“That [skillset] increasingly is needed, no matter what role you’re doing here,” says Larry Nash, EY’s director of U.S. recruiting.
Greg Coticchia, director of Carnegie Mellon’s first-of-its-kind master’s in product management, says that partnerships between companies and universities are creating “tangible, real-life teaching experiences.” For their final project, students in the program hear from corporate product teams about real problems, and then help solve them. Recent visitors were Boeing and Home Depot.
“The student recommendations go a long way,” Coticchia says. They benefit not just the companies, who often apply them, but also the students, who gain valuable experience solving problems for a potential employer.
And it doesn’t hurt that the Boeings and Home Depots bring recruiters along as well. The final project, says Coticchia, is “part of us helping students build the relationships so they can get a job in their field of choice.”
Forward-looking companies recognize that a student’s future success in the AI-centric workplace will require a blend of soft and technical skills. That’s why many are removing the barriers between traditionally discrete departments—English and Computer Science, for example—so that students with technical backgrounds can convincingly explain the value of their work and anticipate the inevitable social impact of technologies like AI.
One school investing in this multidisciplinary approach is MIT, which announced that it would open a new computing college in 2019, backed by $1 billion in funding. University President L. Rafael Reif says its purpose will be to educate students in departments like biology, linguistics, politics and history in modern computing techniques, so that they can apply them to their field—and, when they enter the workforce, their jobs.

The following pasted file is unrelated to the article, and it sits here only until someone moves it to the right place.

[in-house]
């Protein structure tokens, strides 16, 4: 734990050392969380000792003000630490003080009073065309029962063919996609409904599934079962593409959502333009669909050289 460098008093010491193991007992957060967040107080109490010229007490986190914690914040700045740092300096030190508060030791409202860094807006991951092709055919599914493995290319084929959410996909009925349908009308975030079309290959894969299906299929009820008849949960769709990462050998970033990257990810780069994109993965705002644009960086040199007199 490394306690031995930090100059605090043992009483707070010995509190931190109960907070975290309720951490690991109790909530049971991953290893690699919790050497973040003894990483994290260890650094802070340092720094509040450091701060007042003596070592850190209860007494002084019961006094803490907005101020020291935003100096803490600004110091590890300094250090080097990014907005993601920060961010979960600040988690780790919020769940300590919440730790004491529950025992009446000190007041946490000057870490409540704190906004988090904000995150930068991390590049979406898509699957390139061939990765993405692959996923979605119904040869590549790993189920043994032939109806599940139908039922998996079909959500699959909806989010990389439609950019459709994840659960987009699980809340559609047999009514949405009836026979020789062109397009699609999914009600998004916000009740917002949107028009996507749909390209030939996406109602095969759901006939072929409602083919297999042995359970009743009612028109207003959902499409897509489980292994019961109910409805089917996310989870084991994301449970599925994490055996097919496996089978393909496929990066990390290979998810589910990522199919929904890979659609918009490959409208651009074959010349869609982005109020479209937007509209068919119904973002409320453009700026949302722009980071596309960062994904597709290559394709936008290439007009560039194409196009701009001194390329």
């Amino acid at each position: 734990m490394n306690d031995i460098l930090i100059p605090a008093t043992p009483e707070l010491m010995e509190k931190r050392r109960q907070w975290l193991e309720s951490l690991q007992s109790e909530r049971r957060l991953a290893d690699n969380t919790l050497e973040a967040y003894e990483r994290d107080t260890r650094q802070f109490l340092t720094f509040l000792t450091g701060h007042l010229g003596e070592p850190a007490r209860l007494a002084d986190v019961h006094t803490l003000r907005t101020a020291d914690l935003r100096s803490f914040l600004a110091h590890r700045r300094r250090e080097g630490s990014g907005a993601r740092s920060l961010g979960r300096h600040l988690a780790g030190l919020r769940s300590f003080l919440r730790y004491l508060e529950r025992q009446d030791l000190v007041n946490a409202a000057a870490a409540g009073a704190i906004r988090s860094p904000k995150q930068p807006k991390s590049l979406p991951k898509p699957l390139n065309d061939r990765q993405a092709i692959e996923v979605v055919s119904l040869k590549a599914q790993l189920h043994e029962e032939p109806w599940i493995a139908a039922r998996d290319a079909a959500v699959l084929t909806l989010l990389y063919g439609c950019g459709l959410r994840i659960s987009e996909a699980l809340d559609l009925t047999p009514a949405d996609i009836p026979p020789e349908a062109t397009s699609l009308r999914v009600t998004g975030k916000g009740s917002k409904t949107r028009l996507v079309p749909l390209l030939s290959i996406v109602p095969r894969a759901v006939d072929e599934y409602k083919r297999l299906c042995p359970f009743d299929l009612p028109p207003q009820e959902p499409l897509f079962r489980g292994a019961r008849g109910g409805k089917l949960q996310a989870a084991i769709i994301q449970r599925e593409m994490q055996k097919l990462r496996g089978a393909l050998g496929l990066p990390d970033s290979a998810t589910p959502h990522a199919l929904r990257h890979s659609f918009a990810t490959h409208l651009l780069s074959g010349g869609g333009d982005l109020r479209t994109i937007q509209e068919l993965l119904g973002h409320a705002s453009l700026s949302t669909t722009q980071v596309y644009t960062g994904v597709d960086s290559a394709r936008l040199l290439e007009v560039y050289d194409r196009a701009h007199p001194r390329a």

Melissa Nobles, dean of MIT’s School of Humanities, Arts and Social Sciences, welcomed the news. “Computation is changing many of our disciplines,” she told WGBH.
Similarly, at Georgia Tech, the departmental “stovepipes don’t run too deep,” says DeMillo; collaboration between departments is common and encouraged.
Richard Utz, chair of Georgia Tech’s School of Literature, Media and Communication, holds up the computational media degree as an example. One student applied computing to her passion in digital photography, and also minored in marketing. The multidisciplinary skillset, he says, opens her up to a wide spectrum of in-demand jobs. “That’s the kind of person a company wants to hire,” says Utz, so that’s the kind of environment universities need to create. The melding of departments may also help diversify the tech talent pool, says Nicki Washington, a professor of computer science at Winthrop University and lead writer for South Carolina’s K–12 CS standards. Computer scientists “tend very much to be in our own world,” she says. The MIT Initiative, with its unprecedented scale, may help reverse that trend.
But interdepartmental collaboration is a still long way from the “joyous multidisciplinarity” Utz imagines possible. “We need to experiment much more than we currently do,” he says, “and that’s hard within the current structures.”